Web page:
Charlie Holmberg is a fantasy author who grew up in Salt Lake City, Utah. Growing up, Charlie entered numerous writing competitions, without ever placing. That would prove to be no reflection on the career Charlie Holmberg would go on to have. Her writing would become a stronger focus whilst attended Brigham Young University, where Charlie majored in English and minored in editing. Those writing competitions reappeared, but this time she won them. Graduating in 2010, Charlie Holmberg would go on to publish numerous books, perhaps most notably The Master Magician, which was a Wall Street Journal bestseller, and had its rights bought up by Disney in 2016. Charlie Holmberg’s sixth novel, The Fifth Doll, is set to come out in August 2017. Please enjoy my interview with Charlie Holmberg…
When someone asks you ‘what do you do for a living?’ – How do you respond?
“I write books.”
I just started Matched by Ally Condie.
What’s your earliest memory of reading?
I remember reading a lot of Golden Books, by myself or with my mom. I especially liked The Poky Little Puppy by Janette Sebring Lowrey.
If you could encourage young people to read one book in particular, what would it be?
Oh man, that’s hard. How young are we talking? I can’t say I ever had a huge “wow” or learning moment with any specific book that I read, so I wouldn’t go off of that, just off of good stories. I do think everyone should read The Lion, The Witch and The Wardrobe by C.S. Lewis at some point in time.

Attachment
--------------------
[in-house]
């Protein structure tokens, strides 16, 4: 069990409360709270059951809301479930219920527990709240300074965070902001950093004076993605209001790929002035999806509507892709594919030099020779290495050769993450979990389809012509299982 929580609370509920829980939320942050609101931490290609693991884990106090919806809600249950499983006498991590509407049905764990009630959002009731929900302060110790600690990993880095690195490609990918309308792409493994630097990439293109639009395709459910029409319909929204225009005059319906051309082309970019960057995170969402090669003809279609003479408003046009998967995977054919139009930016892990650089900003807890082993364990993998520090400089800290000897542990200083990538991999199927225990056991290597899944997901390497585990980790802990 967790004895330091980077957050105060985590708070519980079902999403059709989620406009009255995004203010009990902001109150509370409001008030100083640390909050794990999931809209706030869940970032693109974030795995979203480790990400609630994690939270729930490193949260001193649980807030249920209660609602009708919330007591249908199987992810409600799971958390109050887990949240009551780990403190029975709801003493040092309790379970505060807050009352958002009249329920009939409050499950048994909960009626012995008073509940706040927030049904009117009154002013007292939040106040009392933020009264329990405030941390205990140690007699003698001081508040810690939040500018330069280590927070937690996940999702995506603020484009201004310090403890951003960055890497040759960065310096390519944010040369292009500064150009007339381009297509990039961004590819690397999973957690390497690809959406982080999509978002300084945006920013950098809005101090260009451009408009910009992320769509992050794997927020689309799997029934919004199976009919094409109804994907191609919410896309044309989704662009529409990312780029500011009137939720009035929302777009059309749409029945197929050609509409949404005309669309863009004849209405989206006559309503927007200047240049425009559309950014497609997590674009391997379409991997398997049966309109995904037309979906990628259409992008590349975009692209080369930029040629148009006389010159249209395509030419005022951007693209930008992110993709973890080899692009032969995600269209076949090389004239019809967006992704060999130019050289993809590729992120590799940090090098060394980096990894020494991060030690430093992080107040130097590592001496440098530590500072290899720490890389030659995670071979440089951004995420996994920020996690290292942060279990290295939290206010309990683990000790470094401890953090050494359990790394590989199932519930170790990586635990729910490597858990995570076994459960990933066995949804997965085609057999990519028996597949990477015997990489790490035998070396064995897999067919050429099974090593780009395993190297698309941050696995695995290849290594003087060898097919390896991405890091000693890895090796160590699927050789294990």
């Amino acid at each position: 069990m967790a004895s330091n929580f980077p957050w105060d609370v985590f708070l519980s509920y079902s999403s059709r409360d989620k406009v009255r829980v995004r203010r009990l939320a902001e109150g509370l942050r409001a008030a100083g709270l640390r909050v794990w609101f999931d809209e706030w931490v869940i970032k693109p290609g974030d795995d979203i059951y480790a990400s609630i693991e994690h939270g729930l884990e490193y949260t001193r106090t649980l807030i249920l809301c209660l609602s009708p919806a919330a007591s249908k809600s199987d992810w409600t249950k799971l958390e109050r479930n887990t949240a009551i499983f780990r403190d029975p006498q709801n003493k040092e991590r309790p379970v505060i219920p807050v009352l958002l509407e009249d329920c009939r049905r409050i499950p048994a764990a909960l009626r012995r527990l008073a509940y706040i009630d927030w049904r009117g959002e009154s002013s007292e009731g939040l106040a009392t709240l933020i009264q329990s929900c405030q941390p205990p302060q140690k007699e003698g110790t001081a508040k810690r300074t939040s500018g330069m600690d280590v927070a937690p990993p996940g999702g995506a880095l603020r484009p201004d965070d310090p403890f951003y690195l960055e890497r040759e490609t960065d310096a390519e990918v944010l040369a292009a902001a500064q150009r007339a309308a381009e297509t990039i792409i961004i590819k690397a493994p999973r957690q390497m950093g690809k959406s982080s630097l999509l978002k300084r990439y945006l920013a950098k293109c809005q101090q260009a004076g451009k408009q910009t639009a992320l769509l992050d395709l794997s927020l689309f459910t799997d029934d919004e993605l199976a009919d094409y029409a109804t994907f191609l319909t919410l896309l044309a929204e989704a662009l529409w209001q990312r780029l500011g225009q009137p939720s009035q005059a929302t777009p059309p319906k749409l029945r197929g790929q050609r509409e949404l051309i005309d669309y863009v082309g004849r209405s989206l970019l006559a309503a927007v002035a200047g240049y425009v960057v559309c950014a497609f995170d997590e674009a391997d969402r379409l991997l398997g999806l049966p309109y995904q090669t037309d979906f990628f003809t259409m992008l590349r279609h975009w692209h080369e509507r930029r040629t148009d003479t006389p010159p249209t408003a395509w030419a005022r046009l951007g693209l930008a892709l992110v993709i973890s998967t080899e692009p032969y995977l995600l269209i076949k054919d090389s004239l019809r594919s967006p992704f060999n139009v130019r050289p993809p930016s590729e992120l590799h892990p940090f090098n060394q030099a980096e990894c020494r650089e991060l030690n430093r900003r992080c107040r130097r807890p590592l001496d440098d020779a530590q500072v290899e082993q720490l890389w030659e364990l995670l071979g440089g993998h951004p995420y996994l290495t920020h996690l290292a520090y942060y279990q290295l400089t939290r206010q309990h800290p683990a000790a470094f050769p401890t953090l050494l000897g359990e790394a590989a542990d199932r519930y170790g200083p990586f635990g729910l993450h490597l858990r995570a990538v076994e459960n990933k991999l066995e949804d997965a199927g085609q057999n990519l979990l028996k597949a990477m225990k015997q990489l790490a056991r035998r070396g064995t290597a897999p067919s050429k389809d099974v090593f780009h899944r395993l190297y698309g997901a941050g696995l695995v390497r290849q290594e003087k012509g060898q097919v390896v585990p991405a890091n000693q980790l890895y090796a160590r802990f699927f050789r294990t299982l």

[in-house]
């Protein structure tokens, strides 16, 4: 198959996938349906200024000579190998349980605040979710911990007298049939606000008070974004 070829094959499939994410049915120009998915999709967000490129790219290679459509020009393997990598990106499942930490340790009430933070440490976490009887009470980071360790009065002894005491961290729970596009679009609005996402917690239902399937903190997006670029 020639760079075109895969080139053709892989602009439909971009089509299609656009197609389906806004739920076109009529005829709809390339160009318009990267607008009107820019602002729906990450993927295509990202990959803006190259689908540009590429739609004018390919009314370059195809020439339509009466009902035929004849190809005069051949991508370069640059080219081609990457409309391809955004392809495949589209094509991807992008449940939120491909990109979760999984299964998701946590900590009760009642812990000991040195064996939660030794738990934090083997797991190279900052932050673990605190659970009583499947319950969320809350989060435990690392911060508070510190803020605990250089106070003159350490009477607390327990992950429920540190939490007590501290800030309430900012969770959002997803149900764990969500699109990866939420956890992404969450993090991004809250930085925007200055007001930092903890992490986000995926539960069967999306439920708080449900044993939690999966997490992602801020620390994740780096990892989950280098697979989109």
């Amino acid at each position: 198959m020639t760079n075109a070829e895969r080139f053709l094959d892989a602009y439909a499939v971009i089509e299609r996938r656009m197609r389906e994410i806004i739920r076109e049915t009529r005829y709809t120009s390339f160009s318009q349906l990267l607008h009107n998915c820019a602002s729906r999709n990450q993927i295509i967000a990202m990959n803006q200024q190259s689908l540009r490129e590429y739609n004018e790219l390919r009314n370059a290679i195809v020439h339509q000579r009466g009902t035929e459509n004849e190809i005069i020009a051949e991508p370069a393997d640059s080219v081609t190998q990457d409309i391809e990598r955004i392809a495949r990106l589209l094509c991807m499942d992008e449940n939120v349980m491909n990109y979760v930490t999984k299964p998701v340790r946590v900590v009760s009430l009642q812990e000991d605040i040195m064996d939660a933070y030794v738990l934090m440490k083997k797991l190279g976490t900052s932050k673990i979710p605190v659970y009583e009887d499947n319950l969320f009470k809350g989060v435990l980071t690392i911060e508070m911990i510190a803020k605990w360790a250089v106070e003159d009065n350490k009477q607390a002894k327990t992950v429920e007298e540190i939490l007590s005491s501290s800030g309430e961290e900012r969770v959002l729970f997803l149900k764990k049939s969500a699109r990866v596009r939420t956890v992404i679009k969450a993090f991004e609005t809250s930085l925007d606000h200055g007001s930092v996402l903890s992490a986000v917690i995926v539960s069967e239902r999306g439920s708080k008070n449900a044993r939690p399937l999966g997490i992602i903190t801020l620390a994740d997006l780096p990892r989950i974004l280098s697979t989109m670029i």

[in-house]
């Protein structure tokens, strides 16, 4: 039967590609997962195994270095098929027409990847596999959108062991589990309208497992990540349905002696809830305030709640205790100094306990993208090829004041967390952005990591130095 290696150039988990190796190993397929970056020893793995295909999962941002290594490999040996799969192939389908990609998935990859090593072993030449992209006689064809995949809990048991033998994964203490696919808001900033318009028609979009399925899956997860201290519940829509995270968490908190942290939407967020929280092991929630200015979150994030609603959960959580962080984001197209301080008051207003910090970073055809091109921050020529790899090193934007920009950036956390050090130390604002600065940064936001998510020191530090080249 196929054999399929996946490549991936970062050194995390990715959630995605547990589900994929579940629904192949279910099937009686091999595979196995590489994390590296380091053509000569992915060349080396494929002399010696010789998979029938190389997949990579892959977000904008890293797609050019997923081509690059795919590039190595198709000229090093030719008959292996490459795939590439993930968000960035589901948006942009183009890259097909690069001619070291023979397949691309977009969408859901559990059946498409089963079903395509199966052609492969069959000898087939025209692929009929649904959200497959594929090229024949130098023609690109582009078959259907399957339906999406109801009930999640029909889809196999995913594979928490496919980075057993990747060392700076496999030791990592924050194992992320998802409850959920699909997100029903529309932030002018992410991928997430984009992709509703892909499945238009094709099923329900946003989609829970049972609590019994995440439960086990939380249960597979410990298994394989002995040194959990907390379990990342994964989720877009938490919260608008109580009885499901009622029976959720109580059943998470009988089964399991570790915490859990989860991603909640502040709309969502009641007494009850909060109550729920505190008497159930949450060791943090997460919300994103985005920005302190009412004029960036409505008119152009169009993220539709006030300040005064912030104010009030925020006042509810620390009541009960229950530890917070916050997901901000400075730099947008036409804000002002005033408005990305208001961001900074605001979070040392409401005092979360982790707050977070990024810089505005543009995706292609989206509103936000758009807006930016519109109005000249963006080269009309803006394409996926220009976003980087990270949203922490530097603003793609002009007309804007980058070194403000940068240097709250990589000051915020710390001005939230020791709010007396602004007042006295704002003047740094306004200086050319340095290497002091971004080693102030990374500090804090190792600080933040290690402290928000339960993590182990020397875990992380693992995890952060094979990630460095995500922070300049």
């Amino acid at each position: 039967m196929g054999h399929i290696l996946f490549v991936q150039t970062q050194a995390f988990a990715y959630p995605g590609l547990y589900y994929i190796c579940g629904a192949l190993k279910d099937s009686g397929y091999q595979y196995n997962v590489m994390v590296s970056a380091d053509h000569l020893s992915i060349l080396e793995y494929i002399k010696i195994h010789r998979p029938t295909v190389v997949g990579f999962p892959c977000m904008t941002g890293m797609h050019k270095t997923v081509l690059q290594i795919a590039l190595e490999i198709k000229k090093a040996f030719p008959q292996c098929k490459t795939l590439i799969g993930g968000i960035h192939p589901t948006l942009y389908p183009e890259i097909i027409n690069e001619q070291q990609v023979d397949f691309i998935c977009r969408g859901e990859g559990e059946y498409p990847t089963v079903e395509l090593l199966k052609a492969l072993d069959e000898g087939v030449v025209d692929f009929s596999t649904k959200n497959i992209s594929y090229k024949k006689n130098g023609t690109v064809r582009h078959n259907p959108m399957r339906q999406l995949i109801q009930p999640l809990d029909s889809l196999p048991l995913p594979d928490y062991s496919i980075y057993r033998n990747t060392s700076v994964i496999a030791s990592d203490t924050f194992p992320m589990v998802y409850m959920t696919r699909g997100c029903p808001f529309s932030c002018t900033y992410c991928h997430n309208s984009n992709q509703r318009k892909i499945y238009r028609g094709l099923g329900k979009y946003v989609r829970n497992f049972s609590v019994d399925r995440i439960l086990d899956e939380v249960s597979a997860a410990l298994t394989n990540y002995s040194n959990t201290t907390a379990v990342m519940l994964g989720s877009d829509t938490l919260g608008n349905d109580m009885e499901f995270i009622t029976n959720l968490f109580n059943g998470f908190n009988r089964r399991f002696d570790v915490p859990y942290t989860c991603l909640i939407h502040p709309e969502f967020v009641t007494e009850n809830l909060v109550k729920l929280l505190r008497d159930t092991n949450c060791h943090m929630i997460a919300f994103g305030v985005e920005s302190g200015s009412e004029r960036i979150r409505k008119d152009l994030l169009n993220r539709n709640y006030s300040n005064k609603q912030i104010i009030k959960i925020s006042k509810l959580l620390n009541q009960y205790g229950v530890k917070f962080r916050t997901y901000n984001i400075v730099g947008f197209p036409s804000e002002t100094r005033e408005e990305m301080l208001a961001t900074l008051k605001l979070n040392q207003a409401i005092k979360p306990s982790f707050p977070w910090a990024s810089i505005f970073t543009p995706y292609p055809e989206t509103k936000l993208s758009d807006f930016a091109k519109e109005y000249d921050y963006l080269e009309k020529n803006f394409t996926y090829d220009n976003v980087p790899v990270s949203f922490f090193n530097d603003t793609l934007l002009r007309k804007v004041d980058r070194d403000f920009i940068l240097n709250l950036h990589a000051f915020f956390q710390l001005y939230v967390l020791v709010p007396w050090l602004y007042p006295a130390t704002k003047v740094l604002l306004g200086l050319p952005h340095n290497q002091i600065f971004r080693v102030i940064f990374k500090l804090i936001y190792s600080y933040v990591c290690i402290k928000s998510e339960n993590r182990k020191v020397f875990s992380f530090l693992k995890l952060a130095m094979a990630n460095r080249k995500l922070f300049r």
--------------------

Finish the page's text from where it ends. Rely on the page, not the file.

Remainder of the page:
Can you remember the first story you ever wrote?
I wrote a bunch of garbage ones in elementary school for a Young Authors program they had. But my first real attempt at a novel? Yes. It was called Kaiku and the Ruby Necklace and I didn’t even get close to finishing it and it was absolutely horrid (and likely infringed on copyright, ha!).
What is the worst job you’ve ever had?
Hmmm, this is a toss-up. My first job was working at a health-food store that had bad management, and I simply didn’t enjoy it. That, or the job I quit when I sold my first book. I worked as a technical editor for a big electrical company. I liked the work all right, but I, again, loathed management (and the company culture).
What two pieces of advice would you give a young aspiring writer?
a) Do a daily word count. Even if it’s just 500 words a day. You can write a book in six months on 500 words a day.
b) Do your homework. Read books on the craft and go to conferences. No one becomes a good writer by themselves.
Do you read as much as you’d like to?
For the most part, yes. My reading is a little eccentric. I’ll have a month where I’m crazy for books and I plow through a stack of them, and then I’ll go a month or two without reading anything. I suppose that when it rains, it pours.
What books do you feel are important reading for people on your career path?
Books in your genre. I read a lot of fantasy because that’s what I write. It’s important to know what’s being published, what works, and what doesn’t. I also highly recommend How to Write Science Fiction and Fantasy by Orson Scott Card, Save The Cat by Blake Snyder, and The Writer’s Portable Mentor by Priscilla Long.